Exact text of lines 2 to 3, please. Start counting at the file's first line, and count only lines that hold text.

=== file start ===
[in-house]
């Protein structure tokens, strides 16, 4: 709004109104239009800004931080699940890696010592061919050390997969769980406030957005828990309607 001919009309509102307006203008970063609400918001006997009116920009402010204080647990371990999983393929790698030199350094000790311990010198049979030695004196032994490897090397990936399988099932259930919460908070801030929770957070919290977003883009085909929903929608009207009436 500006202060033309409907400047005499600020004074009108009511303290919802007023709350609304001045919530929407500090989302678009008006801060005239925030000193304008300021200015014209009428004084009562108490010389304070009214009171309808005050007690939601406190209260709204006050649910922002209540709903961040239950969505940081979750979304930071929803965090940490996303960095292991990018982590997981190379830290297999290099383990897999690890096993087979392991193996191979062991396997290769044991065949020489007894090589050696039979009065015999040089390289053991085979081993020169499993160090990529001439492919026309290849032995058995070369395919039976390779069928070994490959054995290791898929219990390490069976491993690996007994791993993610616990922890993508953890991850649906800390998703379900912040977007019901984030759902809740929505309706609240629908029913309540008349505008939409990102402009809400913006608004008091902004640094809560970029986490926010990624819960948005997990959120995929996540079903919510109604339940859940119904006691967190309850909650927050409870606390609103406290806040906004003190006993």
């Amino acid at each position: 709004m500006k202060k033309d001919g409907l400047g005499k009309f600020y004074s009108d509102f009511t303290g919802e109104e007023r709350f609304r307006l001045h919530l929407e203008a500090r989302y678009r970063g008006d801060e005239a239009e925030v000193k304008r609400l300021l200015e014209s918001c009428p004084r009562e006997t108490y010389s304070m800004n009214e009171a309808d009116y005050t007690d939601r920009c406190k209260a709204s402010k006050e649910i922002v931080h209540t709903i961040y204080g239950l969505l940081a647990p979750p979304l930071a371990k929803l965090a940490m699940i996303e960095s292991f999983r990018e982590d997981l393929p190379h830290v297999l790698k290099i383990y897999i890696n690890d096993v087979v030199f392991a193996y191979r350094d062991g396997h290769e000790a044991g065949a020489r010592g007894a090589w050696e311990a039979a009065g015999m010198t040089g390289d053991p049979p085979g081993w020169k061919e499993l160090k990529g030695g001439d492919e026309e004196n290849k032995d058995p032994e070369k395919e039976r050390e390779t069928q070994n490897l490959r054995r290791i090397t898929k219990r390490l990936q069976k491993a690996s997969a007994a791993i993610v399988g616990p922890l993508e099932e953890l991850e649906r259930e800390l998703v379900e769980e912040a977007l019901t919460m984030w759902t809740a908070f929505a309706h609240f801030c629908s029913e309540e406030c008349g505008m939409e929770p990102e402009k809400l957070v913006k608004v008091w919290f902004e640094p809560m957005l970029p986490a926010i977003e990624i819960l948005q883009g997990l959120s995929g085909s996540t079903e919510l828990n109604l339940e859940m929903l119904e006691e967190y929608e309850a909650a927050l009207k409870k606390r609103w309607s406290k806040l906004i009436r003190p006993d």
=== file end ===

């Protein structure tokens, strides 16, 4: 709004109104239009800004931080699940890696010592061919050390997969769980406030957005828990309607 001919009309509102307006203008970063609400918001006997009116920009402010204080647990371990999983393929790698030199350094000790311990010198049979030695004196032994490897090397990936399988099932259930919460908070801030929770957070919290977003883009085909929903929608009207009436 500006202060033309409907400047005499600020004074009108009511303290919802007023709350609304001045919530929407500090989302678009008006801060005239925030000193304008300021200015014209009428004084009562108490010389304070009214009171309808005050007690939601406190209260709204006050649910922002209540709903961040239950969505940081979750979304930071929803965090940490996303960095292991990018982590997981190379830290297999290099383990897999690890096993087979392991193996191979062991396997290769044991065949020489007894090589050696039979009065015999040089390289053991085979081993020169499993160090990529001439492919026309290849032995058995070369395919039976390779069928070994490959054995290791898929219990390490069976491993690996007994791993993610616990922890993508953890991850649906800390998703379900912040977007019901984030759902809740929505309706609240629908029913309540008349505008939409990102402009809400913006608004008091902004640094809560970029986490926010990624819960948005997990959120995929996540079903919510109604339940859940119904006691967190309850909650927050409870606390609103406290806040906004003190006993």
């Amino acid at each position: 709004m500006k202060k033309d001919g409907l400047g005499k009309f600020y004074s009108d509102f009511t303290g919802e109104e007023r709350f609304r307006l001045h919530l929407e203008a500090r989302y678009r970063g008006d801060e005239a239009e925030v000193k304008r609400l300021l200015e014209s918001c009428p004084r009562e006997t108490y010389s304070m800004n009214e009171a309808d009116y005050t007690d939601r920009c406190k209260a709204s402010k006050e649910i922002v931080h209540t709903i961040y204080g239950l969505l940081a647990p979750p979304l930071a371990k929803l965090a940490m699940i996303e960095s292991f999983r990018e982590d997981l393929p190379h830290v297999l790698k290099i383990y897999i890696n690890d096993v087979v030199f392991a193996y191979r350094d062991g396997h290769e000790a044991g065949a020489r010592g007894a090589w050696e311990a039979a009065g015999m010198t040089g390289d053991p049979p085979g081993w020169k061919e499993l160090k990529g030695g001439d492919e026309e004196n290849k032995d058995p032994e070369k395919e039976r050390e390779t069928q070994n490897l490959r054995r290791i090397t898929k219990r390490l990936q069976k491993a690996s997969a007994a791993i993610v399988g616990p922890l993508e099932e953890l991850e649906r259930e800390l998703v379900e769980e912040a977007l019901t919460m984030w759902t809740a908070f929505a309706h609240f801030c629908s029913e309540e406030c008349g505008m939409e929770p990102e402009k809400l957070v913006k608004v008091w919290f902004e640094p809560m957005l970029p986490a926010i977003e990624i819960l948005q883009g997990l959120s995929g085909s996540t079903e919510l828990n109604l339940e859940m929903l119904e006691e967190y929608e309850a909650a927050l009207k409870k606390r609103w309607s406290k806040l906004i009436r003190p006993d």